Maria Boustead doesn’t call herself a cyclist — despite the fact that she rides 15+ miles per day. In fact, she started her company, Po Campo, because she recognized a growing market of women just like her; women who want to ride their bikes without the obvious baggage of being a cyclist.
The Chicago-based entrepreneur described her experience as a daily rider and business owner on the “Who’s Selling Cycling to Women” panel at the National Women’s Bicycling Summit last month. Like Elly Blue, she echoed the power of imagery and how women are portrayed in the context of bicycling. And, like Mia Kohout, she emphasized the prominence of urban commuting as an entry for new female riders.
But, most of all she underlined the desire among women to seamlessly integrate cycling into their lives — without having to look the part. As she described to the crowd:
During college, I began biking regularly around my quaint Midwestern university town because everyone did it and it was an easy way to get around. Moving to Chicago to finish up school, I continued to bike a lot, largely because it was now so normal to me. Plus, I was so poor that even public transportation seemed like a splurge. But even after getting a job and having disposable income, I continued to bike instead of taking the train or driving because, well, I liked it.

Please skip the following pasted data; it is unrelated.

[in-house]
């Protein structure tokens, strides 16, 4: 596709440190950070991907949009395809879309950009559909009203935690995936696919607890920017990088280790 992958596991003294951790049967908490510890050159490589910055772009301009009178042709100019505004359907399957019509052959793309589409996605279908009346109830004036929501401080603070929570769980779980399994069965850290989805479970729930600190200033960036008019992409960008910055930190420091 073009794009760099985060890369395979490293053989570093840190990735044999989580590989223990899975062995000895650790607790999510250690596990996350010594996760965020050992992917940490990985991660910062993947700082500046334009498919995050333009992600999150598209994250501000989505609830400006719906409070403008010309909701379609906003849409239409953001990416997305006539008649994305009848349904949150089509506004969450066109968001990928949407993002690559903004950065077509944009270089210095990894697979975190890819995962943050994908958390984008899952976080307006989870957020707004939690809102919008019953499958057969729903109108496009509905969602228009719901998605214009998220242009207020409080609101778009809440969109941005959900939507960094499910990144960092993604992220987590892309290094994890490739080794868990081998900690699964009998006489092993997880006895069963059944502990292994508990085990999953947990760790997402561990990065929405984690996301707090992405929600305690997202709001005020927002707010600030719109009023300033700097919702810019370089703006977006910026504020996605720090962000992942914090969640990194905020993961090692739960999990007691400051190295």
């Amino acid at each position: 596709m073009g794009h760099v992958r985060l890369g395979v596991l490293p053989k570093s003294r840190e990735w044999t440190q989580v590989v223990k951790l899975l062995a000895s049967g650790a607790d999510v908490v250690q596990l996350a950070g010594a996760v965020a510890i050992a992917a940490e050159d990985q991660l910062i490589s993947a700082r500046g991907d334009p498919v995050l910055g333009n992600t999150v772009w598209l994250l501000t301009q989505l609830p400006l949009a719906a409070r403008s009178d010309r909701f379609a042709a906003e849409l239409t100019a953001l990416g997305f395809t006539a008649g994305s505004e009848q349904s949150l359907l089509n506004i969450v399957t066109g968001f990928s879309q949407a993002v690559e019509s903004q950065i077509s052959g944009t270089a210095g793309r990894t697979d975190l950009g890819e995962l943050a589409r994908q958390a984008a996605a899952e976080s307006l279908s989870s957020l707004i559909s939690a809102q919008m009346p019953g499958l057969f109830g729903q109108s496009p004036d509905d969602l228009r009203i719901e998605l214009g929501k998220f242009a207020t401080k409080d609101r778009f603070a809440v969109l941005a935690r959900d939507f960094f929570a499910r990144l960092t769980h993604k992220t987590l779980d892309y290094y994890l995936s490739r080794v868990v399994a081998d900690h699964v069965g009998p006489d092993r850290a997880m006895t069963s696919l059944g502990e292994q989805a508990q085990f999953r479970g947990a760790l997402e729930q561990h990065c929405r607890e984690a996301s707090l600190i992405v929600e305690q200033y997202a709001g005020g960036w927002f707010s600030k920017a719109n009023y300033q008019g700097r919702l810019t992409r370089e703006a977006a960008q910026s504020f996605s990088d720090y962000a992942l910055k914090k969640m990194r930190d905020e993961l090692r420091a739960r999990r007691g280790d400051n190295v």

There are lots of things to like about biking to work (more to come on that). My least favorite part was entering my office carrying so much more stuff then everyone else, with my bags inside of bags and helmet and lights… I felt like I was being forced to choose between riding a bike and looking normal. Why do those things have to mutually exclusive? Why can’t I have a bag that does what I need it to do and still feels like something I’d want to actually own?
As I continued to think about being forced to choose between biking and looking normal, I realized that with cities improving their bicycle infrastructure, I knew there were going to be a lot more woman like me, in this predicament, wanting to add a new form of transportation into her options of how to get from A to B, but doing so would force her to buy a bag specific to this new form of transportation. I think this problem, like many other issues, are unique to women so it is our job to solve them…
Carolyn SzczepanskiCarolyn joined the League in March 2012, after two years at the Alliance for Biking & Walking. In addition to managing the League's blog, magazine and other communications, Carolyn organized the first National Women's Bicycling Summit and launched the League's newest program: Women Bike. Before she crossed over to advocacy, she was a professional journalist for nearly 10 years.